It was only then I realised that the old stuff was all bombed when my country was invaded in may 1940. My granny's three brothers died in those 5 days, two near Rotterdam.
As we were nearing Dordrecht we saw this and we remembered the man who'd been in the news: he built the Ark of Noah:
Strange to see a huge thing like this ...
And you can go an visit it too, but that was only because the man who built it, ran out of money. And then he couldn't open to the public because he didn't have enough or the right kind of emergency exits.
All this is sorted now and he can (or already has) finished his ship.
And then we saw a beautiful small boat: a salmon fisher boat from Woudrichem (upstream from Dordrecht). Apparently there used to be salmon in these waters ... Not any more ...
(the boat on the left, of course)
Dordrecht is a small, old town an far more lovely than I'd expected.
There were many crooked houses but how can you show on a photograph? Well, I think this one is very obvious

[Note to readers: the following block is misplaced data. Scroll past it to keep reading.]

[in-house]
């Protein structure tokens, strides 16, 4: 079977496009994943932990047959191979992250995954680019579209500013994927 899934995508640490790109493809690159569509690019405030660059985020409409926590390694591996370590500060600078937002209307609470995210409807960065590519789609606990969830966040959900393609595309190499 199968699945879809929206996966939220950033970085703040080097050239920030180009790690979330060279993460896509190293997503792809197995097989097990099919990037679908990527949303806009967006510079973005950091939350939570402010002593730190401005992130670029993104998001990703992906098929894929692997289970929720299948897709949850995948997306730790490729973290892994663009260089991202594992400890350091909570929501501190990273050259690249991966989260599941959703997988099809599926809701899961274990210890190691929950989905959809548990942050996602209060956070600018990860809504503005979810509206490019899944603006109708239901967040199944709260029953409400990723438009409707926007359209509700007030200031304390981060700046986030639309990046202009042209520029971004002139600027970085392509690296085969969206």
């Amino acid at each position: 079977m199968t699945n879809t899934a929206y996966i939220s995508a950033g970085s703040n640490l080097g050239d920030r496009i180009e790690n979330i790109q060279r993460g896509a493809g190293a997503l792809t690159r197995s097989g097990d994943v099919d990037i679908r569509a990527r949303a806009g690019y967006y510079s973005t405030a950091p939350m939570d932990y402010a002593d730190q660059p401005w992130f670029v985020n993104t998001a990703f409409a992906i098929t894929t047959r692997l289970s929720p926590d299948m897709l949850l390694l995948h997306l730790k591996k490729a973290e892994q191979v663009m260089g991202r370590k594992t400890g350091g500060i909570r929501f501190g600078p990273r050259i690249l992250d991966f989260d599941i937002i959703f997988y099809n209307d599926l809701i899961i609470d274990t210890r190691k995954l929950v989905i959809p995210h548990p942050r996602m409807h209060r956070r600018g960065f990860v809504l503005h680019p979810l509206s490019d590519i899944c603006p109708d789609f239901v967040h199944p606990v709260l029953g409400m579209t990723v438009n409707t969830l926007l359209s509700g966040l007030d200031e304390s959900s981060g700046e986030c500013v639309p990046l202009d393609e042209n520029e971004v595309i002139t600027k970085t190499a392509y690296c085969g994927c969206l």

Then on to the church, well we passed it and it was open. And so beautiful.
It was built after the Reformation so as a protestant church. The old church was destroyed (partly?) by fire before the Reformation started.
Here the vicar would have his congregation almost around him in a circle; beautifully designed.
The organ was leaning toward the right, perhaps difficult to see here.
And here's a design for free motion quilting for a a very proficient quilter
Here's a beautifully decorated tombstone, the kind you can fall over if you're not careful.
The dead were buried in (the very rich) and around the church until Napoleon told us to do it differently.
(and we did, because we're such obedient a people ...)
We cycled back to Rotterdam in blazing sunshine!
Next time it's back to quilting